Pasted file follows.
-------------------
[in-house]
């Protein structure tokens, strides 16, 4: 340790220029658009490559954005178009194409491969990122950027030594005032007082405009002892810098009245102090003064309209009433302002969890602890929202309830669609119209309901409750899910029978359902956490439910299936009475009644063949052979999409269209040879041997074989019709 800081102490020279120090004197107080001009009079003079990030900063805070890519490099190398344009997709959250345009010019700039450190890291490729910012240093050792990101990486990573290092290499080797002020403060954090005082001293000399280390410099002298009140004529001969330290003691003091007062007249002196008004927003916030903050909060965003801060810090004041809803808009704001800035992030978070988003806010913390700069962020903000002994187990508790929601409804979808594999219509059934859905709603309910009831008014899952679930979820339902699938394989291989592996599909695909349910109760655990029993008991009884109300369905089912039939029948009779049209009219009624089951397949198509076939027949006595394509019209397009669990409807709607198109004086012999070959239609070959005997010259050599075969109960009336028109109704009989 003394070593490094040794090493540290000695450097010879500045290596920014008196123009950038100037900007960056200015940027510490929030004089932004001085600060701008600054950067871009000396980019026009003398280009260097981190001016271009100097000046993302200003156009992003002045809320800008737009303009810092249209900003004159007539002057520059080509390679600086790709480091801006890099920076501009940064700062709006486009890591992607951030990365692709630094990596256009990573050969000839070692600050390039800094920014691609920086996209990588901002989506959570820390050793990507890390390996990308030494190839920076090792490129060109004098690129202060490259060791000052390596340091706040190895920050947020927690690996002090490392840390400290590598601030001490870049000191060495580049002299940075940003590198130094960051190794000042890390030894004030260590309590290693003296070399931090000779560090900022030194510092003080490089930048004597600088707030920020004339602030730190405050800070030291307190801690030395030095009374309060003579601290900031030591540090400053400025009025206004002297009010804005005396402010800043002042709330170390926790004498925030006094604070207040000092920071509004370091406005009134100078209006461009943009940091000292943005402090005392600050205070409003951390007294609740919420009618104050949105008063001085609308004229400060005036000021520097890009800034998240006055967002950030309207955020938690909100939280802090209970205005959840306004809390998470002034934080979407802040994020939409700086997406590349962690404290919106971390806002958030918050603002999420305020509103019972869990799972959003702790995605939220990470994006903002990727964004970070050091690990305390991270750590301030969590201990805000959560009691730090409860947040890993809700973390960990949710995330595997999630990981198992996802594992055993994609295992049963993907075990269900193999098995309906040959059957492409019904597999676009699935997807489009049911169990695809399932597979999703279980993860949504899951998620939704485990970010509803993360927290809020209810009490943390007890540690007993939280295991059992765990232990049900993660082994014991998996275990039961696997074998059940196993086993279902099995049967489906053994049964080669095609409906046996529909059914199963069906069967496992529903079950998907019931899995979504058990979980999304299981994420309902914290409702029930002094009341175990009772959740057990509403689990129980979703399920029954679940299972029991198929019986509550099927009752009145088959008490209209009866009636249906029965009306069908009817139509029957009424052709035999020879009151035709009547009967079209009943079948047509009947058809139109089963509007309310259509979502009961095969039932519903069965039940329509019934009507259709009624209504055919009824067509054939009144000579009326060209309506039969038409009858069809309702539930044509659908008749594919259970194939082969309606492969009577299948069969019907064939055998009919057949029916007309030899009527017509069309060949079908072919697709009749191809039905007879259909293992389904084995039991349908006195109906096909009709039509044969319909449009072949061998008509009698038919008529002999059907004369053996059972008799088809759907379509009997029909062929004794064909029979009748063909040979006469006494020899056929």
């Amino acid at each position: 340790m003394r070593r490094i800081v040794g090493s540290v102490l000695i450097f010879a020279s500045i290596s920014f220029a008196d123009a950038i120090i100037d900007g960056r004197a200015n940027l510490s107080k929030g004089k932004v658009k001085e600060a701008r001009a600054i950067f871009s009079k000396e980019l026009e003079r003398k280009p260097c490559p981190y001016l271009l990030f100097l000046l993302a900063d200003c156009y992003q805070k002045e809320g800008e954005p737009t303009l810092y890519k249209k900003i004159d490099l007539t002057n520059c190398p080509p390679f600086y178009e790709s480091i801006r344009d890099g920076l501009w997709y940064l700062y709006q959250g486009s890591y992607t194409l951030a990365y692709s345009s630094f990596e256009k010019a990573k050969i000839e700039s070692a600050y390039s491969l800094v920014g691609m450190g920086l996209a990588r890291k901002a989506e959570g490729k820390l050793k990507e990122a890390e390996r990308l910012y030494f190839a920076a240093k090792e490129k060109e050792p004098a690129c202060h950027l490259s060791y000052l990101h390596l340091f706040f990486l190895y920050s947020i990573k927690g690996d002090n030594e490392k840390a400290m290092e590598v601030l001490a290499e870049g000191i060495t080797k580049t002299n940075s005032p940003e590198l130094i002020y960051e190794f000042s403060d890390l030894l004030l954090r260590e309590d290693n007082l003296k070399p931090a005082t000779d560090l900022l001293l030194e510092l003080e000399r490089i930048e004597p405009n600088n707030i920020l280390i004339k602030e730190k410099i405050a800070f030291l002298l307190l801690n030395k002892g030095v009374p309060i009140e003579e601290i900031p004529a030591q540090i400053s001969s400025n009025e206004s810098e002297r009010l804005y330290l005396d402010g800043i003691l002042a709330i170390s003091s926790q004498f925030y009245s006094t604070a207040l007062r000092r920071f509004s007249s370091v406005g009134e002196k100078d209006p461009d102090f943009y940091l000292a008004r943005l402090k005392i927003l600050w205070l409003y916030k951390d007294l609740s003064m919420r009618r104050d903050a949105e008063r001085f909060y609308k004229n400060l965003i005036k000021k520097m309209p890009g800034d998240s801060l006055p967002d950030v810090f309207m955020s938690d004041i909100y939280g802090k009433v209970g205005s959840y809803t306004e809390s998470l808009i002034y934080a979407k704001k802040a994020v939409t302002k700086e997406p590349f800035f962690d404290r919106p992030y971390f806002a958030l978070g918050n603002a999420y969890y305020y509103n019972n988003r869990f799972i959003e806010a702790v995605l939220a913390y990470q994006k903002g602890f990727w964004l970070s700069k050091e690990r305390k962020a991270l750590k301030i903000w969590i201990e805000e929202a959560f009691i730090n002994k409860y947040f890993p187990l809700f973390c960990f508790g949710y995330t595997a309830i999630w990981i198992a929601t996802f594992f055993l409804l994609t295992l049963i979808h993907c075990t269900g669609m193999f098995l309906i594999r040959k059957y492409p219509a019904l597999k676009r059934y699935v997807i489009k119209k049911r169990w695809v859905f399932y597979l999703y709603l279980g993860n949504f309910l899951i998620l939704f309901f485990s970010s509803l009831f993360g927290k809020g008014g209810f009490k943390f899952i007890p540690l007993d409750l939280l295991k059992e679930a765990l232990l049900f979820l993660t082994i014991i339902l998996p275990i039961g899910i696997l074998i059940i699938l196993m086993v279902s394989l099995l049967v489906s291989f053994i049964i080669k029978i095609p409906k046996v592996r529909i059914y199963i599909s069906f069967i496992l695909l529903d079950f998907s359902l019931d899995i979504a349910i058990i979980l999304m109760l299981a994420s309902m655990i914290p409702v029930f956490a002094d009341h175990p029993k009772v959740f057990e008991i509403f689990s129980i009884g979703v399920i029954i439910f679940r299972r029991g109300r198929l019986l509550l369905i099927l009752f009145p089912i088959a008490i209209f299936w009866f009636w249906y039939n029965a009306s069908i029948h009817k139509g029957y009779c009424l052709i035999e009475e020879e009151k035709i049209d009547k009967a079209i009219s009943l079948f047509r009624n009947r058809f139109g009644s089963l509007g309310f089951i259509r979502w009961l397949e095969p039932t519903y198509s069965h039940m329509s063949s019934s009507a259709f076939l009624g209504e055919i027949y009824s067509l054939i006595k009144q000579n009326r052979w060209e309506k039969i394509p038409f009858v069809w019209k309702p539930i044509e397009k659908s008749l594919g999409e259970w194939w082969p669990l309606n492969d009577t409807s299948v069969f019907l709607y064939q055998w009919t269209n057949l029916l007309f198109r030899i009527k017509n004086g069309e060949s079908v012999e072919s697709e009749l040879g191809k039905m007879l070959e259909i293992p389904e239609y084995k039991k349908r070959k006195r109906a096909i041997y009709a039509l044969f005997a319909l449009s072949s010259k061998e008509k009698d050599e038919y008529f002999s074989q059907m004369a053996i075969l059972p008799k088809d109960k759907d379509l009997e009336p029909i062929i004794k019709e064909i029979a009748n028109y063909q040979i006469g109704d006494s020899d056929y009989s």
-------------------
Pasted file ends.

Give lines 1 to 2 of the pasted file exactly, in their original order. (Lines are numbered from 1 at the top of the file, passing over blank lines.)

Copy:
[in-house]
């Protein structure tokens, strides 16, 4: 340790220029658009490559954005178009194409491969990122950027030594005032007082405009002892810098009245102090003064309209009433302002969890602890929202309830669609119209309901409750899910029978359902956490439910299936009475009644063949052979999409269209040879041997074989019709 800081102490020279120090004197107080001009009079003079990030900063805070890519490099190398344009997709959250345009010019700039450190890291490729910012240093050792990101990486990573290092290499080797002020403060954090005082001293000399280390410099002298009140004529001969330290003691003091007062007249002196008004927003916030903050909060965003801060810090004041809803808009704001800035992030978070988003806010913390700069962020903000002994187990508790929601409804979808594999219509059934859905709603309910009831008014899952679930979820339902699938394989291989592996599909695909349910109760655990029993008991009884109300369905089912039939029948009779049209009219009624089951397949198509076939027949006595394509019209397009669990409807709607198109004086012999070959239609070959005997010259050599075969109960009336028109109704009989 003394070593490094040794090493540290000695450097010879500045290596920014008196123009950038100037900007960056200015940027510490929030004089932004001085600060701008600054950067871009000396980019026009003398280009260097981190001016271009100097000046993302200003156009992003002045809320800008737009303009810092249209900003004159007539002057520059080509390679600086790709480091801006890099920076501009940064700062709006486009890591992607951030990365692709630094990596256009990573050969000839070692600050390039800094920014691609920086996209990588901002989506959570820390050793990507890390390996990308030494190839920076090792490129060109004098690129202060490259060791000052390596340091706040190895920050947020927690690996002090490392840390400290590598601030001490870049000191060495580049002299940075940003590198130094960051190794000042890390030894004030260590309590290693003296070399931090000779560090900022030194510092003080490089930048004597600088707030920020004339602030730190405050800070030291307190801690030395030095009374309060003579601290900031030591540090400053400025009025206004002297009010804005005396402010800043002042709330170390926790004498925030006094604070207040000092920071509004370091406005009134100078209006461009943009940091000292943005402090005392600050205070409003951390007294609740919420009618104050949105008063001085609308004229400060005036000021520097890009800034998240006055967002950030309207955020938690909100939280802090209970205005959840306004809390998470002034934080979407802040994020939409700086997406590349962690404290919106971390806002958030918050603002999420305020509103019972869990799972959003702790995605939220990470994006903002990727964004970070050091690990305390991270750590301030969590201990805000959560009691730090409860947040890993809700973390960990949710995330595997999630990981198992996802594992055993994609295992049963993907075990269900193999098995309906040959059957492409019904597999676009699935997807489009049911169990695809399932597979999703279980993860949504899951998620939704485990970010509803993360927290809020209810009490943390007890540690007993939280295991059992765990232990049900993660082994014991998996275990039961696997074998059940196993086993279902099995049967489906053994049964080669095609409906046996529909059914199963069906069967496992529903079950998907019931899995979504058990979980999304299981994420309902914290409702029930002094009341175990009772959740057990509403689990129980979703399920029954679940299972029991198929019986509550099927009752009145088959008490209209009866009636249906029965009306069908009817139509029957009424052709035999020879009151035709009547009967079209009943079948047509009947058809139109089963509007309310259509979502009961095969039932519903069965039940329509019934009507259709009624209504055919009824067509054939009144000579009326060209309506039969038409009858069809309702539930044509659908008749594919259970194939082969309606492969009577299948069969019907064939055998009919057949029916007309030899009527017509069309060949079908072919697709009749191809039905007879259909293992389904084995039991349908006195109906096909009709039509044969319909449009072949061998008509009698038919008529002999059907004369053996059972008799088809759907379509009997029909062929004794064909029979009748063909040979006469006494020899056929």